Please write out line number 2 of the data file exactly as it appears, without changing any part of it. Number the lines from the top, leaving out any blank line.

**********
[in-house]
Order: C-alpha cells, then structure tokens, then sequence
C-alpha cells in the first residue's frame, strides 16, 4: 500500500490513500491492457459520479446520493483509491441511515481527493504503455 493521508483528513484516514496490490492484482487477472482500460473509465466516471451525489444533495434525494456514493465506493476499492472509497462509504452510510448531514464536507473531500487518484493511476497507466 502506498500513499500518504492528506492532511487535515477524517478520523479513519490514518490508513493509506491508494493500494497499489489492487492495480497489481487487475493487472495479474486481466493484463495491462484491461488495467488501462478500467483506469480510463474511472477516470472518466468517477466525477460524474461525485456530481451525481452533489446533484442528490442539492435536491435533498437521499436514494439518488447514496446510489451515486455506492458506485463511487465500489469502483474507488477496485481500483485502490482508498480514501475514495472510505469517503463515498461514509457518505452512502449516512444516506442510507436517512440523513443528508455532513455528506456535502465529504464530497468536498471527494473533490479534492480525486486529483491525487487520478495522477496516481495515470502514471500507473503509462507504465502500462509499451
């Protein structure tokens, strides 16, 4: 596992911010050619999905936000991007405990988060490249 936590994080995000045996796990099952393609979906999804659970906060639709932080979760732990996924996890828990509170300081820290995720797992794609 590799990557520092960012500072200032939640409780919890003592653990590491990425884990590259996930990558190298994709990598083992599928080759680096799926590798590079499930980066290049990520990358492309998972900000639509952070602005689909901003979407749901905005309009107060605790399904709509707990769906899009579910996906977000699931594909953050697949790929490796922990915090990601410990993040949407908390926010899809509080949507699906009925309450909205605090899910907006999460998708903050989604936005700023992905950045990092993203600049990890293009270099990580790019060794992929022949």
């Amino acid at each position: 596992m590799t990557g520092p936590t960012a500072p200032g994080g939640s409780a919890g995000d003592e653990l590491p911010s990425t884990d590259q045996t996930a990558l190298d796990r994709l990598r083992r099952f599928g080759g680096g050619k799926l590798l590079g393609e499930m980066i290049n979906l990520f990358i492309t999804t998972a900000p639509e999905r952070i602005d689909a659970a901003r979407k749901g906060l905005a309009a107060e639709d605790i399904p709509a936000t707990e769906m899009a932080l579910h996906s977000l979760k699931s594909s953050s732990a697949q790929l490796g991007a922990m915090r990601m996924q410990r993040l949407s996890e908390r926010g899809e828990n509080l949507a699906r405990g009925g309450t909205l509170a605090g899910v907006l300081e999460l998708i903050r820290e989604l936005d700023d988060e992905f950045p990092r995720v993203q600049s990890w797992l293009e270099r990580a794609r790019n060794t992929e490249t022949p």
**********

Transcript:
Order: C-alpha cells, then structure tokens, then sequence